The myth of the childless middle class

There seem to be ever more articles about the demographic decline in the whole of Europe (including the UK) and quite often this gets linked to ‘selfish’ career women. Middle class women are supposedly choosing to have careers rather than babies, while the lower orders are still reproducing away merrily. I had always presumed that the basic facts were correct, even if my view of motives was rather different. Then I saw a passing mention in an article that the number of middle class children actually wasn’t declining. So I headed over to the Office of National Statistics section on birth (http://www.statistics.gov.uk/statbase/Product.asp?vlnk=5768) and found some surprising data:

In 1990 there were 230,000 births to women from non-manual social classes (46%), 254,000 births to women from manual social classes (50%) and 21,000 to ‘others’ (4%). By 2000, there were 199,000 births to women from non-manual social classes (55%), 148,000 births to women from manual social classes (41%) and 18,000 to ‘others’ (5%).

There are a few caveats on this data. First, though there’s more recent data on births and social class available, it’s not comparable, because they’ve changed the definitions of class. Secondly, the data is based on a 10% sample of births, not all births, so the errors in the data are larger. Finally, the class statistics are based on the father’s occupation. This means there is some extra uncertainty, because of the possibilities of the parents of a child being from a different social class or the father not being known/recorded (these are presumably covered under ‘other’).

Even so, it shows that while the number of births dropped steeply between 1990 and 2000 (from 506,000 to 365,000) the really big drop was in the number of working class women having babies. The age profiles for women having their first babies are also interesting (though only given in broad age groups):

1990
Manual social classes:
Under 20: 6%, 20-24: 37%, 25-29:41%, 30+:16%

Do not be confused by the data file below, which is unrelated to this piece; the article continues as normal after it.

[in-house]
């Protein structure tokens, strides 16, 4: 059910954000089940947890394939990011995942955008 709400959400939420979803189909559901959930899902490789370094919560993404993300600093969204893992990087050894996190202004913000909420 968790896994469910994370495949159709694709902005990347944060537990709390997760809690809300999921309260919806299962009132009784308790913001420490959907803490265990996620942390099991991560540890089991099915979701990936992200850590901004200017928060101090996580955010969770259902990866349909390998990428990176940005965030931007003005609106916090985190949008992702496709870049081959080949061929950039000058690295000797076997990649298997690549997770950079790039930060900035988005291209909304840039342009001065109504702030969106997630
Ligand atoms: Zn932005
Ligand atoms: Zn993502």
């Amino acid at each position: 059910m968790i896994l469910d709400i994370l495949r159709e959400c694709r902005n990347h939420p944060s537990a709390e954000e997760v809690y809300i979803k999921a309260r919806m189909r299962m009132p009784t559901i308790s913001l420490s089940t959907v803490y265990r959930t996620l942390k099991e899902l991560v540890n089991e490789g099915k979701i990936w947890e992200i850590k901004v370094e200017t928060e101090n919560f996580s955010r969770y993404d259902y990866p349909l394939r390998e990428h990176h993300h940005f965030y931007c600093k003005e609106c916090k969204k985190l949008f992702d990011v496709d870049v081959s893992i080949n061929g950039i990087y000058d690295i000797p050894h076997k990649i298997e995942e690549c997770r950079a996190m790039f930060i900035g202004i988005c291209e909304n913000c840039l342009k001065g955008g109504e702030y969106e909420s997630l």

Non-manual social classes:
Under 20: 3%, 20-24: 19%, 25-29:46%, 30+: 33%

2000
Manual social classes:
Under 20: 4%, 20-24:20%, 25-29:38%, 30+:38%
Non-manual social classes:
Under 20: 1%, 20-24:10%, 25-29:35%, 30+:54%

What this suggests is that middle class women tend to start having children later than working class women, but also that both groups now start having children several years later than they did a decade ago. (That alone probably explains a lot of the overall drop in birth numbers: there is just less tiem to have children before fertility declines). This rather knocks on the head the idea of it just being career women who are delaying children, unless you’re going to include working on a supermarket till as a career. Instead the delay is more likely to be either financial (couples are saving up first) or simply that women are taking longer to find suitable partners.

Whether demographic decline is really something that governments should be worrying about and trying to influence is a different matter. But if they really want to change things, maybe they need to start a few new tacks. What about, say, if when you have your first child your student debt gets wiped out? Now that’s something to get future middle classes breeding early again!

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3 thoughts on “The myth of the childless middle class

  1. It’s good to question the statistics whose accuracy we normally assume – after all in the 1930’s Sir Cyril Birt actually falsified results in his work on intelligence.

    I’m sure your suggested reasons for the delay in having children are correct. I think there’s another factor – being influenced by the behaviour of contemporaries. When it was more usual to start families in one’s early 20’s there was something of a rush to become pregnant then – delay seemed rash.

    Like

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